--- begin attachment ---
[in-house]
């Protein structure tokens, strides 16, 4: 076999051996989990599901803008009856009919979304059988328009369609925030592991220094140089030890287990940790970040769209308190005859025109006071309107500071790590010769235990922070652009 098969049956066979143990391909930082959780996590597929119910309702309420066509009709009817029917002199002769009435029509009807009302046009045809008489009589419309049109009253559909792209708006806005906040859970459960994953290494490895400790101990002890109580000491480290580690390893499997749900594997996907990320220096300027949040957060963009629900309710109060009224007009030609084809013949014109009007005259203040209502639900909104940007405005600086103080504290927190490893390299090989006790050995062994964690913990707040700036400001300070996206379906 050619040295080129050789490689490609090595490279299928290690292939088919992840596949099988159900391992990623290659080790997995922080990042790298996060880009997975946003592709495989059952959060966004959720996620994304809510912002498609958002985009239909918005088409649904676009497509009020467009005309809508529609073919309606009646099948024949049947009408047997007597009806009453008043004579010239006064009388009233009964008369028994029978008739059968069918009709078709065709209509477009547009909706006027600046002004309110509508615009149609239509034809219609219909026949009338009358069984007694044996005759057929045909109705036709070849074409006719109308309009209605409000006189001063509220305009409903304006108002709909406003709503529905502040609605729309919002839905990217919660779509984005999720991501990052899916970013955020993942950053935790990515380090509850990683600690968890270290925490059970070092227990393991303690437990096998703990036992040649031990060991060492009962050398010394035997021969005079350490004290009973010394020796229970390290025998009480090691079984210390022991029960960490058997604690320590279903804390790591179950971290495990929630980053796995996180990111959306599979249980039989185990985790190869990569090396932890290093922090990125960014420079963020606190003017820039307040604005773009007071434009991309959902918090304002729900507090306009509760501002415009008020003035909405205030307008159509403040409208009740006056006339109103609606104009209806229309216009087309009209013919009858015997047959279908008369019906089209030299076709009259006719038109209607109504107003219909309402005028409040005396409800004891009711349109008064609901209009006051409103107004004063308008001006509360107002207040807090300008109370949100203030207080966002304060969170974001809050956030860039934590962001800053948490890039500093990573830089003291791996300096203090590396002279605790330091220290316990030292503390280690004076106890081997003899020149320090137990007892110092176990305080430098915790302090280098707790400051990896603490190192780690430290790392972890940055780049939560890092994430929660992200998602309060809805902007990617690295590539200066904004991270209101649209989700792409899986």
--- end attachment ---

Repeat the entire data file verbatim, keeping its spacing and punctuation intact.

[in-house]
């Protein structure tokens, strides 16, 4: 076999051996989990599901803008009856009919979304059988328009369609925030592991220094140089030890287990940790970040769209308190005859025109006071309107500071790590010769235990922070652009 098969049956066979143990391909930082959780996590597929119910309702309420066509009709009817029917002199002769009435029509009807009302046009045809008489009589419309049109009253559909792209708006806005906040859970459960994953290494490895400790101990002890109580000491480290580690390893499997749900594997996907990320220096300027949040957060963009629900309710109060009224007009030609084809013949014109009007005259203040209502639900909104940007405005600086103080504290927190490893390299090989006790050995062994964690913990707040700036400001300070996206379906 050619040295080129050789490689490609090595490279299928290690292939088919992840596949099988159900391992990623290659080790997995922080990042790298996060880009997975946003592709495989059952959060966004959720996620994304809510912002498609958002985009239909918005088409649904676009497509009020467009005309809508529609073919309606009646099948024949049947009408047997007597009806009453008043004579010239006064009388009233009964008369028994029978008739059968069918009709078709065709209509477009547009909706006027600046002004309110509508615009149609239509034809219609219909026949009338009358069984007694044996005759057929045909109705036709070849074409006719109308309009209605409000006189001063509220305009409903304006108002709909406003709503529905502040609605729309919002839905990217919660779509984005999720991501990052899916970013955020993942950053935790990515380090509850990683600690968890270290925490059970070092227990393991303690437990096998703990036992040649031990060991060492009962050398010394035997021969005079350490004290009973010394020796229970390290025998009480090691079984210390022991029960960490058997604690320590279903804390790591179950971290495990929630980053796995996180990111959306599979249980039989185990985790190869990569090396932890290093922090990125960014420079963020606190003017820039307040604005773009007071434009991309959902918090304002729900507090306009509760501002415009008020003035909405205030307008159509403040409208009740006056006339109103609606104009209806229309216009087309009209013919009858015997047959279908008369019906089209030299076709009259006719038109209607109504107003219909309402005028409040005396409800004891009711349109008064609901209009006051409103107004004063308008001006509360107002207040807090300008109370949100203030207080966002304060969170974001809050956030860039934590962001800053948490890039500093990573830089003291791996300096203090590396002279605790330091220290316990030292503390280690004076106890081997003899020149320090137990007892110092176990305080430098915790302090280098707790400051990896603490190192780690430290790392972890940055780049939560890092994430929660992200998602309060809805902007990617690295590539200066904004991270209101649209989700792409899986």